Eccentric Artists And Mad Scientists Essay

5064 words - 20 pages

Creativity and Irrational Forces: Eccentric Artists and Mad Scientists

"Men have called me mad, but the question is not yet settled, whether madness is or is not the loftiest intelligence--whether much that is glorious--whether all that is profound--does not spring from disease of thought--from moods of mind exalted at the expense of the general intellect. Those who dream by day are cognizant of many things which escape those who dream only by night"
- Edgar Allen Poe

"Imagination is more important than knowledge"
- Albert Einstein

Is creative genius somehow woven together with "madness"? According to the dictionary, "to create" is "to bring into being or form out of nothing." Such a powerful, mysterious, and seemingly impossible act must surely be beyond the scope of scientific inquiry. No wonder creativity has for so long been "explained" as the expression of an irrational, intuitive psychic "underground" teaming with forces (perhaps divine) that are unknown and unknowable (at least to the "sane," rational mind). The ancient Greeks believed creative inspiration was achieved through altered states of mind such as "divine madness." Socrates said: "If a man comes to the door of poetry untouched by the madness of the muses, believing that technique alone will make him a good poet, he and his sane compositions never reach perfection, but are utterly eclipsed by the inspired madman" (8). Creative inspiration - particularly artistic inspiration -- has often been thought to require the sampling of dark "depths" of irrationality while maintaining at least some connection to everyday reality. This dive into underground forces "reminds one of a skin-diver with a breathing tube" wrote Arthur Koestler in his influential book, The act of creation (9).According to Koestler, "the creative act always involves a regression to earlier, more primitive levels on the mental hierarchy, while other processes continue simultaneously on the rational surface." Using similar themes, the chemist, Kekule described a visionary moment leading to his groundbreaking discovery that the benzene molecule is a ring. His creative break with the prevailing assumption that all molecules were based on two-ended strings of atoms came in a blazing flash of insight:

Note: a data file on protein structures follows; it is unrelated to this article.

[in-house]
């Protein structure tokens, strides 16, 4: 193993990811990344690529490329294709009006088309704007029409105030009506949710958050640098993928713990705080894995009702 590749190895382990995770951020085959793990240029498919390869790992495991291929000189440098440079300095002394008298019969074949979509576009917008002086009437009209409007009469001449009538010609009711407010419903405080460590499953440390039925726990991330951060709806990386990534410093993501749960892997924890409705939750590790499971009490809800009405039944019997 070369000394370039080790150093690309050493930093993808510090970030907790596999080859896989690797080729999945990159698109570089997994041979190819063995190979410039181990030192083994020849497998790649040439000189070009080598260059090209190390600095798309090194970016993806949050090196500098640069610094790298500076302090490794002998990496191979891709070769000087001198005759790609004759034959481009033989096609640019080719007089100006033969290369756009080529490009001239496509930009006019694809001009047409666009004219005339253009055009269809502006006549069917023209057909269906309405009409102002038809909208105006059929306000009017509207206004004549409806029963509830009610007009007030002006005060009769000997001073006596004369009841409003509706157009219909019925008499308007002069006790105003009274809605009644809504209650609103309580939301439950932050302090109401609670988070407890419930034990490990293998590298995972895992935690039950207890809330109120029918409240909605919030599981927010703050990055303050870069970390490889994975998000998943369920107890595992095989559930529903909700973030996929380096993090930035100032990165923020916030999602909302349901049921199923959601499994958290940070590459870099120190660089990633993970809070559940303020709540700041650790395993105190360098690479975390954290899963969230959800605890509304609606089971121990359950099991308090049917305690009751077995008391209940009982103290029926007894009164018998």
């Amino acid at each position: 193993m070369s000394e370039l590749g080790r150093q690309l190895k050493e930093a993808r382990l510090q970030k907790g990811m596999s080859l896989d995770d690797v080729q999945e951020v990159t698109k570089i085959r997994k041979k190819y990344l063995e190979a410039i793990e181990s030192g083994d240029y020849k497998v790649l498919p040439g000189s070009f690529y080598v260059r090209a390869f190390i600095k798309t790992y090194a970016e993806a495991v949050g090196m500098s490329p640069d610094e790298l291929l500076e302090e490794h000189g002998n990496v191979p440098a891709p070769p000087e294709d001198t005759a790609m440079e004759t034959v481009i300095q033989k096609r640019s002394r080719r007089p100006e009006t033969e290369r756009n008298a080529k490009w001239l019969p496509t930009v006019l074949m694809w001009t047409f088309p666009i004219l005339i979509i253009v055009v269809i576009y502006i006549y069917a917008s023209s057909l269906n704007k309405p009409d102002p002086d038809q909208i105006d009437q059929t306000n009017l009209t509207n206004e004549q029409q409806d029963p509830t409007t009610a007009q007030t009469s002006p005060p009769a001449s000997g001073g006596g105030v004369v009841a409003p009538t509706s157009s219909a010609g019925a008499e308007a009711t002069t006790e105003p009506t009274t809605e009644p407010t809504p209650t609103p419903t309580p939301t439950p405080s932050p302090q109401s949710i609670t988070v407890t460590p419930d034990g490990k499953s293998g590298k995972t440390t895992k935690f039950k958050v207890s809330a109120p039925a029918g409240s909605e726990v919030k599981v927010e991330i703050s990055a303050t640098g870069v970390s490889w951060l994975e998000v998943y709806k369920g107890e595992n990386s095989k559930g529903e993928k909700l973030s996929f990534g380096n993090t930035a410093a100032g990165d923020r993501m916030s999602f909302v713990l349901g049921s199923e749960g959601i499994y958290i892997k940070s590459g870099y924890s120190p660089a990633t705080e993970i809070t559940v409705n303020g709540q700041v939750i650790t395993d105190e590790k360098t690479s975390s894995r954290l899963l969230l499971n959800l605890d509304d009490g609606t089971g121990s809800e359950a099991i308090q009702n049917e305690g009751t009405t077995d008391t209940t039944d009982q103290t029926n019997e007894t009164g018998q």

"I turned my chair to the fire and dozed. Again the atoms were gamboling before my eyes.... [My mental eye] could distinguish larger structures, of manifold conformation; long rows, sometimes more closely fitted together; all twining and twisting in snakelike motion. But look! What was that? One of the snakes had seized hold of its own tail, and the form whirled mockingly before my eyes. As if by a flash of lightning I awoke." (2).

Like Kekule, people recognized for their creative genius often depict moments of inspiration as an electrifying convergence of rational and irrational thought. If creativity is to be found between the rational and the irrational; between the known and the unknown; between...

Find Another Essay On Eccentric Artists and Mad Scientists

Salvador Dali Essay

1304 words - 5 pages Salvador Dali was born on May 11, 1904 in Catalonia Spain, but wasn’t so unique since he was named after his dead older brother. His parents had a photograph of the first born Salvador Dali Hanging on the wall next to a painting of Jesus, as if a shrine. Salvador was spoiled by his mother and often through temper tantrums. He would idolize her, mainly because she treated him so well compared to his father who was only around on weekends due to...

Harold Frederic's Damnation of Theron Ware

1959 words - 8 pages Science and Scientists in Harold Frederic's Damnation of Theron Ware In The Damnation of Theron Ware, Harold Frederic uses the character of Dr. Ledsmar to represent science and the modern, scientific world-view, as a counter to the other archetypal world-views in the story: that of the Church in the priest Father Forbes, a quasi-pagan Hellenistic attitude of Celia, and the unstable Protestantism of Theron Ware. Like the very unique...

Salvador Dali.

797 words - 3 pages Salvador Dali is one of the greatest artists of the surrealist movement. He has been labeled as one of the great geniuses in the art world during his time. Dali depicted scenes from his dreams as well as distorted views of ordinary objects and turned them into famous and timeless pieces of art. Using a method he called critical paranoia, also known as self-inducing psychotic hallucinations, in order to create art, Dali was able to convey...

Which Comes First: The Art or the Artist?

1234 words - 5 pages Which Comes First: The Art or the Artist? A Historical Perspective The approach of the year 2000 seems a good time to think about the way the role of art and the artist has changed through history, and how modern art is interpreted by a modern audience. Writing about modern art gives me the creeps. In other types of art, clear facts can be asserted with security, public reactions are clearly documented, skills can be appreciated, and art...

Johann Conrad Dippel